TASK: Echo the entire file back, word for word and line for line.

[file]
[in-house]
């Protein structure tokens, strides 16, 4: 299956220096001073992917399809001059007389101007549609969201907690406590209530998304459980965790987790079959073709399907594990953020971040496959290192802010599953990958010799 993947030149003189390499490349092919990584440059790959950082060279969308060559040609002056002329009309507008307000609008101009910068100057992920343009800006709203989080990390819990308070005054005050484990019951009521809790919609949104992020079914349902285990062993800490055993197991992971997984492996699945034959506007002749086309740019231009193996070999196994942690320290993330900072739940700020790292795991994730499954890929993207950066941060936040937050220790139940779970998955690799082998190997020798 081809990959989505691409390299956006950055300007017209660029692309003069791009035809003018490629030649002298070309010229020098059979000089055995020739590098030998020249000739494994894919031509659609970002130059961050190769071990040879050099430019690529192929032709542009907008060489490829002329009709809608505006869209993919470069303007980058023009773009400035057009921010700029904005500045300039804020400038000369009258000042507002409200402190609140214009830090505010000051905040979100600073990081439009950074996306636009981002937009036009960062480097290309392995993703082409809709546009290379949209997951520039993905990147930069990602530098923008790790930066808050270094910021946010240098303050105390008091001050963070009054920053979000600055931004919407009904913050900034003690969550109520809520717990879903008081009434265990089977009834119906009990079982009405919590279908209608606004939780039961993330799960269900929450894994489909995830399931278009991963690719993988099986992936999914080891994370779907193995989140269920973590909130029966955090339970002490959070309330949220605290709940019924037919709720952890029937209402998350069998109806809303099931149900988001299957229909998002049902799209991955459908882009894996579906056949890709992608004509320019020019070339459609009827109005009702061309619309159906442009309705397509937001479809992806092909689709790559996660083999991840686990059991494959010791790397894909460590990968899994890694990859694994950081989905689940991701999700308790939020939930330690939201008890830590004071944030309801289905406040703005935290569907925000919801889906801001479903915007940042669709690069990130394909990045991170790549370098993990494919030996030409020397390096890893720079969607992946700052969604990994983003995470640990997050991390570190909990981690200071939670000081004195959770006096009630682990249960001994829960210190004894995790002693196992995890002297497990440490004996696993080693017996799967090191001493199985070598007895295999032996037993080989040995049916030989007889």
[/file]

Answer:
[in-house]
């Protein structure tokens, strides 16, 4: 299956220096001073992917399809001059007389101007549609969201907690406590209530998304459980965790987790079959073709399907594990953020971040496959290192802010599953990958010799 993947030149003189390499490349092919990584440059790959950082060279969308060559040609002056002329009309507008307000609008101009910068100057992920343009800006709203989080990390819990308070005054005050484990019951009521809790919609949104992020079914349902285990062993800490055993197991992971997984492996699945034959506007002749086309740019231009193996070999196994942690320290993330900072739940700020790292795991994730499954890929993207950066941060936040937050220790139940779970998955690799082998190997020798 081809990959989505691409390299956006950055300007017209660029692309003069791009035809003018490629030649002298070309010229020098059979000089055995020739590098030998020249000739494994894919031509659609970002130059961050190769071990040879050099430019690529192929032709542009907008060489490829002329009709809608505006869209993919470069303007980058023009773009400035057009921010700029904005500045300039804020400038000369009258000042507002409200402190609140214009830090505010000051905040979100600073990081439009950074996306636009981002937009036009960062480097290309392995993703082409809709546009290379949209997951520039993905990147930069990602530098923008790790930066808050270094910021946010240098303050105390008091001050963070009054920053979000600055931004919407009904913050900034003690969550109520809520717990879903008081009434265990089977009834119906009990079982009405919590279908209608606004939780039961993330799960269900929450894994489909995830399931278009991963690719993988099986992936999914080891994370779907193995989140269920973590909130029966955090339970002490959070309330949220605290709940019924037919709720952890029937209402998350069998109806809303099931149900988001299957229909998002049902799209991955459908882009894996579906056949890709992608004509320019020019070339459609009827109005009702061309619309159906442009309705397509937001479809992806092909689709790559996660083999991840686990059991494959010791790397894909460590990968899994890694990859694994950081989905689940991701999700308790939020939930330690939201008890830590004071944030309801289905406040703005935290569907925000919801889906801001479903915007940042669709690069990130394909990045991170790549370098993990494919030996030409020397390096890893720079969607992946700052969604990994983003995470640990997050991390570190909990981690200071939670000081004195959770006096009630682990249960001994829960210190004894995790002693196992995890002297497990440490004996696993080693017996799967090191001493199985070598007895295999032996037993080989040995049916030989007889």